There's a lot of tools that exist to make what developers to easier to do. If it's something we do a lot, we tend to find ways to have something do it for us.
I've done it. I'll probably do it again. I built a little tool to automate the generation of Android Services based off JSON because I spent so much time copy/pasting existing services and editing them into the new serevice. Copy and Paste means you're missing an abstraction - I couldn't find it, so I built a tool to deal with it.

We find challenges and difficulties accomplishing what we want to do, so we find things we can do to reduce that pain, to simplify the process. It's one of the things I really enjoy about being a developer - I can simplify things I want to do.

The downside of the things that get built, is they get built for the way that developers write code and that's very often not inline with the technical practices. These tools promote writing code in the fashion they're built to simplify. I find that they make it very hard to write good object oriented code. It's simpler to write (not maintain) bad OO code, especially with these tools.

Dependency Injection Frameworks

I'm clearly against Dependency Injection Frameworks (DIs). I've used them before and they were fantastic... for my bad design abilities. They made my instantiation easy... for my poor OOP abilities.

TOP DOWN

I see DIs used in two major ways, Top Down Injection (there's probably real words for this I don't know - don't care while I'm typing this, but let me know if you do) like MVC apps use for the controllers.

The controller can have a non-empty constructor that takes (ideally interfaces) parameters. In the DIs configuration, you register what class is instantiated and provided for what interface.
Great... unless your interface is implemented by more than one class.

When it's implemented by multiple classes and those have to be injected at different places... It gets janky. It can definitely be done... with hidden coupling.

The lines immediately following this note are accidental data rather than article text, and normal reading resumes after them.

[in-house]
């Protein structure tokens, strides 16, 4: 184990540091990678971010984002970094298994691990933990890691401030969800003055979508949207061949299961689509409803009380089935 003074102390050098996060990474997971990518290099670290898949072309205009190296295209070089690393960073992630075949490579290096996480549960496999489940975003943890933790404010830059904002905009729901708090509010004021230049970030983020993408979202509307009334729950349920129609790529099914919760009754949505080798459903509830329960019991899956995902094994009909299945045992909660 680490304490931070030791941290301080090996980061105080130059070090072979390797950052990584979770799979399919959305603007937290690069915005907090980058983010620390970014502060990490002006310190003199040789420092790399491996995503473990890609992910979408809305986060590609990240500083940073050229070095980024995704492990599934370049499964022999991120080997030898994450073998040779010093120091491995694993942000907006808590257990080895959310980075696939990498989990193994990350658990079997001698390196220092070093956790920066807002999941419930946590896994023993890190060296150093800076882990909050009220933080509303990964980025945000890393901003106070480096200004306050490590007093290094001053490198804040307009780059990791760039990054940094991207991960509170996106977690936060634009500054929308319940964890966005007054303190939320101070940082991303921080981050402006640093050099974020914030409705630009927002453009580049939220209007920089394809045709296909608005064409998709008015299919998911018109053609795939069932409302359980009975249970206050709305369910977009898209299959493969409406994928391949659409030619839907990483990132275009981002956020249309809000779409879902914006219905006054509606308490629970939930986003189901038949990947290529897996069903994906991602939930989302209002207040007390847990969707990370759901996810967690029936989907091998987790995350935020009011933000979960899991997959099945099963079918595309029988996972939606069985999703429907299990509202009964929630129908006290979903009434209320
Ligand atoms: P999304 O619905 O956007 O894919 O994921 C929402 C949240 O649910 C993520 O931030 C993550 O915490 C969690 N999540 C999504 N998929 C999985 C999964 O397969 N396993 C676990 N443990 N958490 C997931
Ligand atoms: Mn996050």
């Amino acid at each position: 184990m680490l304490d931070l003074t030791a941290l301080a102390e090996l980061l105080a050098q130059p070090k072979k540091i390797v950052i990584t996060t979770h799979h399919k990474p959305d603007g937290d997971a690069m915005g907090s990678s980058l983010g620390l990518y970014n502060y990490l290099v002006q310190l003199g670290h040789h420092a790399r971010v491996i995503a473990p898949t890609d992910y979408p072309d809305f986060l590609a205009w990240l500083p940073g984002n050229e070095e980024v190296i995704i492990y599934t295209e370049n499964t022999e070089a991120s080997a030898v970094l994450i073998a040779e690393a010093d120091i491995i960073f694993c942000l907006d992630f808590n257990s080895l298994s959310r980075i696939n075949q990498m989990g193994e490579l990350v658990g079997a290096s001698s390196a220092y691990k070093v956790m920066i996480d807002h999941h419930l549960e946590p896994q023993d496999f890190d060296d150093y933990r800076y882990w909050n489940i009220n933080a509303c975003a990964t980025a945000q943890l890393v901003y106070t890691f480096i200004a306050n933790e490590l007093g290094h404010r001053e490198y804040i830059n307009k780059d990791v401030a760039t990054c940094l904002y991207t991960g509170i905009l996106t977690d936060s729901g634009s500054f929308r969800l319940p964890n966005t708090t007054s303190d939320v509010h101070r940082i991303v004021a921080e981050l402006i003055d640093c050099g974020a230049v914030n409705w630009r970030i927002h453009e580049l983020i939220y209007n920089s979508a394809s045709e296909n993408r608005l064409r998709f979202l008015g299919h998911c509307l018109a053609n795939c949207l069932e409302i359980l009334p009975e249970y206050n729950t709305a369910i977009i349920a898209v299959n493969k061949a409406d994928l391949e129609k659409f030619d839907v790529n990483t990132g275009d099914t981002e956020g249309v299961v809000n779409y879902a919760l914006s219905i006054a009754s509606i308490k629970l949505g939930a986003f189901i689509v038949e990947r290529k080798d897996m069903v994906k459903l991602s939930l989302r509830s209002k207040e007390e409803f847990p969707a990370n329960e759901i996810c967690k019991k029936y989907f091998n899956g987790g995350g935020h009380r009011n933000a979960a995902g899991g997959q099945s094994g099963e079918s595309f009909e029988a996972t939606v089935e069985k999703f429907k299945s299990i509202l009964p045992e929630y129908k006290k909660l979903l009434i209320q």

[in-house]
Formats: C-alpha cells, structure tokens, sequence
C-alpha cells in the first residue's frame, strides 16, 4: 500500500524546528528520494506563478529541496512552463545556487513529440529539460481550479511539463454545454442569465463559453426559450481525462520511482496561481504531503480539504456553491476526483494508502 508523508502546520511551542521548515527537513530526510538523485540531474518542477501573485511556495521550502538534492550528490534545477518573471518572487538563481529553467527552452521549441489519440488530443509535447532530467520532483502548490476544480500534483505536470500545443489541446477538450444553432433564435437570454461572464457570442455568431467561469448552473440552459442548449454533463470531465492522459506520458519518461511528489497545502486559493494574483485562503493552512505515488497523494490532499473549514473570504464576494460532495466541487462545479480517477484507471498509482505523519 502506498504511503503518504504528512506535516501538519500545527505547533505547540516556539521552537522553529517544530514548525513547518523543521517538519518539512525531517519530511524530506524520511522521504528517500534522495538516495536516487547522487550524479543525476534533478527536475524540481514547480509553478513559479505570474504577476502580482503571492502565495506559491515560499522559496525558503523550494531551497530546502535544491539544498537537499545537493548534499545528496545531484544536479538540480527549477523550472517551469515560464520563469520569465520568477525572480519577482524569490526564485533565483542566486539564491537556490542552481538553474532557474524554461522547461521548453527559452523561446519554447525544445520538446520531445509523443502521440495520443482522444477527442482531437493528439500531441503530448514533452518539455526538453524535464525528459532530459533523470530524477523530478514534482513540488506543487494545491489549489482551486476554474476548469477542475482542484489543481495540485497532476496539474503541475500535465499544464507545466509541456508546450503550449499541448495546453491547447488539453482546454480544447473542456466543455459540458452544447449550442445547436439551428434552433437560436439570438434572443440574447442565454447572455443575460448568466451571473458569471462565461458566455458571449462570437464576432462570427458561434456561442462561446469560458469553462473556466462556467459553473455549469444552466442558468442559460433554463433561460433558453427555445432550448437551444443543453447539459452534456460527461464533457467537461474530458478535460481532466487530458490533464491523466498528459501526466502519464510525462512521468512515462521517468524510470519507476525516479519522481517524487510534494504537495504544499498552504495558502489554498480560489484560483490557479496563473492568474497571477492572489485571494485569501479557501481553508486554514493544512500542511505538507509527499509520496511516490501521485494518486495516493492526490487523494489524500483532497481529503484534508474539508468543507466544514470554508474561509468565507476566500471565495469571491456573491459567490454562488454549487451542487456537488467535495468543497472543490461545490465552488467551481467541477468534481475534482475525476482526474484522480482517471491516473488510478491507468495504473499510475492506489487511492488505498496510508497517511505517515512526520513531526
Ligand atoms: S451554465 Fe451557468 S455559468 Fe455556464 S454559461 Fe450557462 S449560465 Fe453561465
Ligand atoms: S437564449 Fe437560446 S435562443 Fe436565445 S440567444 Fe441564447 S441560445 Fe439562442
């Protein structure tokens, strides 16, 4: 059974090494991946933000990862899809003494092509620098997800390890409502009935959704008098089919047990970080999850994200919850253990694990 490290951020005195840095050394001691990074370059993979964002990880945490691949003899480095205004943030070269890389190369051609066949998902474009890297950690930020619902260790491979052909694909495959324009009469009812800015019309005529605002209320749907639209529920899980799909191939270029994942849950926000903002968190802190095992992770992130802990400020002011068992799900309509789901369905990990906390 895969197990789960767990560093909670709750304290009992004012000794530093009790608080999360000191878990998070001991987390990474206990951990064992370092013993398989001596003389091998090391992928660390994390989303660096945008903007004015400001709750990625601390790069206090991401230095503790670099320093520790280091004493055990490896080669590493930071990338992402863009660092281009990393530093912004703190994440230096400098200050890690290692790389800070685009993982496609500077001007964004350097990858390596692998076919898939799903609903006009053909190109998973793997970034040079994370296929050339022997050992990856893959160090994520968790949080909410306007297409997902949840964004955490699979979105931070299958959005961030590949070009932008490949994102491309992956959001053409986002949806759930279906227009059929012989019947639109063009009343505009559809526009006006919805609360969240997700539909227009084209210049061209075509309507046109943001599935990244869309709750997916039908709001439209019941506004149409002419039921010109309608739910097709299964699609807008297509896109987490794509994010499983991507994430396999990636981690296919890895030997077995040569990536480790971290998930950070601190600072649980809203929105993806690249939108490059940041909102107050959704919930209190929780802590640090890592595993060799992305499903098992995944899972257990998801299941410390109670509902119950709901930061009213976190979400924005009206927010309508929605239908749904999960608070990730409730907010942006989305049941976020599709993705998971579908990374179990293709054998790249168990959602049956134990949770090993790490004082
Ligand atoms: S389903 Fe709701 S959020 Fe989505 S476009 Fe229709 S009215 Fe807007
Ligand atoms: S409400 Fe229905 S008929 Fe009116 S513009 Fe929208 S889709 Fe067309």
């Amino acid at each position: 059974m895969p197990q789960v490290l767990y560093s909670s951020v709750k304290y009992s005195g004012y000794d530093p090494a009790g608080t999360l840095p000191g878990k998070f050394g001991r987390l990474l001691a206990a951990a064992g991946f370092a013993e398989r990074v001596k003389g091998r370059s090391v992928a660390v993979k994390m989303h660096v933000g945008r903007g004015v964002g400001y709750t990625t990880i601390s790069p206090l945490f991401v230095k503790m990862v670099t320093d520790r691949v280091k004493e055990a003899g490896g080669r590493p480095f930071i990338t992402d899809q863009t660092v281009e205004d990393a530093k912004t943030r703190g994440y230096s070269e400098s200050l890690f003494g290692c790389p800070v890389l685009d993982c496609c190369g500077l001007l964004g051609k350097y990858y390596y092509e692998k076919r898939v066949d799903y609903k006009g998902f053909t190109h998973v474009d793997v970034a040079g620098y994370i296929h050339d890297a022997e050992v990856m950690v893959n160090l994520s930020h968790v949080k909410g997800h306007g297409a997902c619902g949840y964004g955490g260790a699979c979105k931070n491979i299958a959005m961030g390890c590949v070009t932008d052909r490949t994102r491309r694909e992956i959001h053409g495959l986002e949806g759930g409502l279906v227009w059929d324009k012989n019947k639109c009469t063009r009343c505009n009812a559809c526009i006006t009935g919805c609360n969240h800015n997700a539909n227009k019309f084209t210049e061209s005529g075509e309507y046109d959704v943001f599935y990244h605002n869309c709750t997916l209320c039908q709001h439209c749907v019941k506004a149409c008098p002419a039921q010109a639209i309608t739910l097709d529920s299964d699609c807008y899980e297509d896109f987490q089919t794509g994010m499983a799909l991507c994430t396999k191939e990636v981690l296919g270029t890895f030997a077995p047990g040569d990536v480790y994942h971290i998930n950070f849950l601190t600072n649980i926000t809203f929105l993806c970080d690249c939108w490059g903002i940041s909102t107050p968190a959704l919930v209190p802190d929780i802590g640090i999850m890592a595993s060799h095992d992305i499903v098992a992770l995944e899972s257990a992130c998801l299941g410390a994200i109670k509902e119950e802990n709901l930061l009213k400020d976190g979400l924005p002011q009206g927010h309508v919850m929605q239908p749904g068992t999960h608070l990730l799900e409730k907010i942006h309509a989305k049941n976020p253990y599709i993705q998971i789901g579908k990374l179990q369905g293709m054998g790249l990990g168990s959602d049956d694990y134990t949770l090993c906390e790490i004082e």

The DIs configuration now couples ClassInjectInto with ConcreteImpl. Each DI has different syntax, so it's something to be found and followed, not always understood.
The coupling between ClassInjectInto and ConcreteImpl is hidden. It's away in the DIs config... in some line at some point. Unless you break out the configuration... it's just going to grow. DIs configuration only becomes more complex. The less understood it is the less it can be pruned.

DIs not understood

An example of that is a project I came onto. It wasn't a huge DI configuration; maybe 100 lines.

Given I joined the project with a focus on refactoring to GOOD OOP, and DI does not fit that - I wanted to extract it. This is typically an easy refactor since it can be done in small bits. It doesn't need to be done all at once.

I go with the examples that specify the class/concrete relationship. Easy to use the dependency constructors since the class to use is right there in the config.

In this particular case, we didn't have any of those... I've done a few, but it was right when I was developing the aversion to DIs. It's easy to remove by using dependency constructors. All DIs is removable by dependency constructors.

It's a SIMPLE mechanism to eliminate the mystery that DIs represent for most engineers. I view it as one of the technologies you learn about when you need it... forget and then have to RELEARN to update it... so instead of learning it well enough to refactor the configuration, it's learned well enough to understand what and where to copy and paste.

Which gets us back to the DIs config I was going through... I search for the interface being registered... It's used in a couple class constructors. Perfect... How is that constructor being used... ... By passing values in. Well... So... It's not actually using the dependency injection.

RIP IT OUT
It feels great to delete code.

I proceeded through the whole file of configuration... None of them were actually used. This file had the current feature getting configurations added to AutoFac because... it's what was there.
This is a danger of DIs - they aren't understood. Sure, we can understand them better, but it's black magic unlike anything else we deal with frequently. Maintaining the knowledge to be effective with it is a losing battle.